Reasons Why Yes Should Disband

yes2015updatedsplashBefore I even get into it, I fully respect that Alan White and Steve Howe are carrying out Chris Squire’s wishes that Yes continue without him. That being said, it is far more compelling for them to disband Yes and move on. This is just my opinion of course.

Currently there are no original members left in Yes. That is not an unusual situation but without either of the band’s “pillars” of Jon Anderson and Squire, what you are left with are a pair of long time members who were either not on albums like “Fragile,” “Close to the Edge” or “90125.” The band thrived without Howe and/or White.

The current lineup of Yes is really more of a tribute to what was rather than being anything new. Current singer Jon Davison is very talented but he is also a copy of Jon Anderson vocally. Billy Sherwood is also very talented and his style of bass playing and vocals are very reminiscent of his good friend Squire. Neither were brought in for a new spin but rather to copy the two key members of the band.

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Steve Hackett currently plays old Genesis songs on his tours. He employs musicians and a singer (Nad Sylvan) who are all very talented but of course are there to sound like vintage Genesis. The difference is he does not call the band Genesis. He has no legal right but with Yes, the only thing that separates what they do now from what Steve Hackett does is the legal right to call themselves Yes. It’s legal but is it right?

Alan White’s playing is another reason to disband. He is really a shell of his former self. On the last album “Heaven & Earth,” his playing was basic and very light. Considering the album was produced by a man known for getting a massive drum sound (Roy Thomas Baker), that underscores how much he should consider retiring. Add in that live reviews have supported this fact as well.

Drumming is a young man’s game. Ask Neil Peart or former Yes drummer Bill Bruford. Bruford retired before his skills declined and Peart has either retired or is taking a break currently. He has said that it takes a lot for him to do what he does. Drumming in a band like Yes requires not only precision but lots of power. White has lost a lot off his fastball, to coin a baseball term.

If for some strange reason Jon Anderson were to return to Yes, I would certain consider the band to really BE Yes again. Anderson is currently performing with legendary violinist Jean-Luc Ponty and seems quite happy. Plus, I doubt Howe and White would actually call Anderson unless ticket sales plummeted.

Why should I care if Yes continues as they are? Honestly, as a long time Yes fan, I would rather remember the band as they were with Anderson and Squire, and at the top of their game. I am sure they sound LIKE Yes currently. But I don’t think sound LIKE Yes makes them really Yes.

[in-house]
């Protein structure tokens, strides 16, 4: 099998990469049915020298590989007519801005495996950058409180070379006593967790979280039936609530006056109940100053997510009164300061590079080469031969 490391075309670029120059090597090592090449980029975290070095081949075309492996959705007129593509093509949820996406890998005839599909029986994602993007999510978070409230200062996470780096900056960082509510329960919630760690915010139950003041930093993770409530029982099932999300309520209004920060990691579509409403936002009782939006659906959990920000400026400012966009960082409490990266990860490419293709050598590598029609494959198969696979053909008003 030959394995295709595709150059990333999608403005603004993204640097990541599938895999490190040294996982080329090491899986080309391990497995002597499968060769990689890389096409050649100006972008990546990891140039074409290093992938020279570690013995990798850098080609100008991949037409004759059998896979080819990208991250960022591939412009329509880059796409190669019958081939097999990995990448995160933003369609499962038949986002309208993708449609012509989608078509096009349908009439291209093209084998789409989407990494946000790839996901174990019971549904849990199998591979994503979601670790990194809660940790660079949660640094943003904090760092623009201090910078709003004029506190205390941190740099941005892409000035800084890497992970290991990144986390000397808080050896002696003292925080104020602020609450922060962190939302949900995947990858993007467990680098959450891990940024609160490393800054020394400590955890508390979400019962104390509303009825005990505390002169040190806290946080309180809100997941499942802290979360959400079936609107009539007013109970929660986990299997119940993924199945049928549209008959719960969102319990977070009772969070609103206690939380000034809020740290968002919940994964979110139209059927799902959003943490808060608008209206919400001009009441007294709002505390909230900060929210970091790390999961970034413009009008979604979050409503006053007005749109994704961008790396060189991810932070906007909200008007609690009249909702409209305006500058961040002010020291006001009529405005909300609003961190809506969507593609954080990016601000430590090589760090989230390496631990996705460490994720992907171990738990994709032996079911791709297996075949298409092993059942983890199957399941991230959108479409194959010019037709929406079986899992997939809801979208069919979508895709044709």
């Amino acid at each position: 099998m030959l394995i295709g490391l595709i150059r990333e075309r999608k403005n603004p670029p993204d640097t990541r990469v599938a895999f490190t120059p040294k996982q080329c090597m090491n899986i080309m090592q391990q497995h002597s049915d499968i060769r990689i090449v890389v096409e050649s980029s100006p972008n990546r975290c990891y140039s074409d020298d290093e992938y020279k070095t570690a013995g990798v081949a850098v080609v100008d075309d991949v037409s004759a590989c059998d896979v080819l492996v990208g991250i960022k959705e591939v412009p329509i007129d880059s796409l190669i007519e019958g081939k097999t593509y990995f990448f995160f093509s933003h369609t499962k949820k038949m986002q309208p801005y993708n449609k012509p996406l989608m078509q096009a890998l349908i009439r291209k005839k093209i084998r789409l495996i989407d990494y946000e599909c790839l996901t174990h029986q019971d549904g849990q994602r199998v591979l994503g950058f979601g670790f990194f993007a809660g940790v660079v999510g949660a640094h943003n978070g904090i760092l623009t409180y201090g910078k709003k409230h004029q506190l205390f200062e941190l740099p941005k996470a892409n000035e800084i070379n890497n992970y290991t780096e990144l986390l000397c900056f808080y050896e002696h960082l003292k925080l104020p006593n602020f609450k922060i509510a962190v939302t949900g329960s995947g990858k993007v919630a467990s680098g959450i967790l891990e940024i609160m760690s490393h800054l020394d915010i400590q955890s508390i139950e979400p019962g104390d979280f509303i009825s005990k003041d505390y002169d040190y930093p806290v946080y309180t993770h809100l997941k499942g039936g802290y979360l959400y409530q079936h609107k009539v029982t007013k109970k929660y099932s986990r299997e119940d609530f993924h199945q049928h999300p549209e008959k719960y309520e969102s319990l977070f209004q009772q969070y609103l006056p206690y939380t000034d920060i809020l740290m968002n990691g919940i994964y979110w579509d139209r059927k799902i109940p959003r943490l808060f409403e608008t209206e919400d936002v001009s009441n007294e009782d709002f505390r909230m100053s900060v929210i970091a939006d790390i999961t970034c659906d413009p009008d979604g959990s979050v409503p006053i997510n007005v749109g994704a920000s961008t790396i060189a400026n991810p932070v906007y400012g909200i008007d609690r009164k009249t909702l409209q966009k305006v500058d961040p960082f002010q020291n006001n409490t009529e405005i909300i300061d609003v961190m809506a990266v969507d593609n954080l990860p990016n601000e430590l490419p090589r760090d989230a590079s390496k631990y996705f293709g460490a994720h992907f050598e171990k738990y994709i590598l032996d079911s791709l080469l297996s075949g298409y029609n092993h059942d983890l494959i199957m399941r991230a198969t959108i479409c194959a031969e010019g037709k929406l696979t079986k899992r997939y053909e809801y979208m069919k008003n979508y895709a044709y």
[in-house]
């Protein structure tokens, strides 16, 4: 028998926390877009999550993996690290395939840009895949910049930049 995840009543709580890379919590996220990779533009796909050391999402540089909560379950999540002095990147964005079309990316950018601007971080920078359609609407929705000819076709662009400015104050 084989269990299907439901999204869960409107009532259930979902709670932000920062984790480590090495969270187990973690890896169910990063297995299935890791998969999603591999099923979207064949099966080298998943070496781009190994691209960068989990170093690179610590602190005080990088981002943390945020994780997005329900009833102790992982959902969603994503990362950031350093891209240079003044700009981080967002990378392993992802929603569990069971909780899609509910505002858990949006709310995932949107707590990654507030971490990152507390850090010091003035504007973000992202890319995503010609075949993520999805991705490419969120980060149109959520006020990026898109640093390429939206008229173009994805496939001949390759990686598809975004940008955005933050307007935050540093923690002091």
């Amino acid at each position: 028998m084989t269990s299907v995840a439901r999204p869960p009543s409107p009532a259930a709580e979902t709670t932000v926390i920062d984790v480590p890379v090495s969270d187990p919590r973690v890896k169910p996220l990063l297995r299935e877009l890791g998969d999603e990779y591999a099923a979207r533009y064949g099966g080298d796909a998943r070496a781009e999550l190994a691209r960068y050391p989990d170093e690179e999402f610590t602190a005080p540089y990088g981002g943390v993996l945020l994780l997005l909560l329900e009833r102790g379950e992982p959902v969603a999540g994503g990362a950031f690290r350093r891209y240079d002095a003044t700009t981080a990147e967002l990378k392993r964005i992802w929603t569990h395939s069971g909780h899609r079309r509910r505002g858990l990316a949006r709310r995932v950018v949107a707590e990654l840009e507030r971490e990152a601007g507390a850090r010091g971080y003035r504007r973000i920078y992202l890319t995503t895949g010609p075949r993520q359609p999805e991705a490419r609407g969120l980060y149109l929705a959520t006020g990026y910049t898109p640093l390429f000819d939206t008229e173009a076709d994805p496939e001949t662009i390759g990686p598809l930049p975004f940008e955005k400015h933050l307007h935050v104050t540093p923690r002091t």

Would Rush continue without Neil Peart? If Steve Hackett could call his band Genesis, should he? I think Yes should call it a day. Alan White can retire and Steve Howe can do what Steve Hackett is doing. It’s classy and what the name Yes deserves.

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About progmanrob

I have been a fan of progressive metal and progressive rock for most of my life. My music collection is insanely large. My passion for life is music...progressive music!
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4 Responses to Reasons Why Yes Should Disband

  1. steve says:

    You might be right; I certainly stopped listening to any new material or going to any of their concerts after ‘Tales from Topographic Oceans’; though a lot of that was down to the treatment Peter banks, another is that brilliantine stick insect ‘Steve Howe’ who I suspect knows Peter was every bit as talented as him.

    Liked by 1 person

    • progmanrob says:

      They’ve never been too nice to their members over the years. Banks, Kaye, Anderson…

      Like

      • steve says:

        You may already know this but when Peter Banks died his manager George Mizer had to ask fans and other interested parties to donate funds toward fees to cover needed for funeral arrangements. Banks’ belongings also reportedly were auctioned to help defray costs. I searched at the time but I could never find a comment from his past colleagues in YES when he died, if that is true its sad reflection on all concerned, I hope not.

        Liked by 1 person

    • progmanrob says:

      I was not aware of it. It is VERY sad. He was treated so poorly by them. Even Tony Kaye was given redemption but Pete was never given that which is awful. The funny thing is I have never been a huge Steve Howe fan, though I am a huge Yes fan. I am a big fan of Trevor Rabin and I love the first 2 albums as well. Pete deserved better!!

      Like

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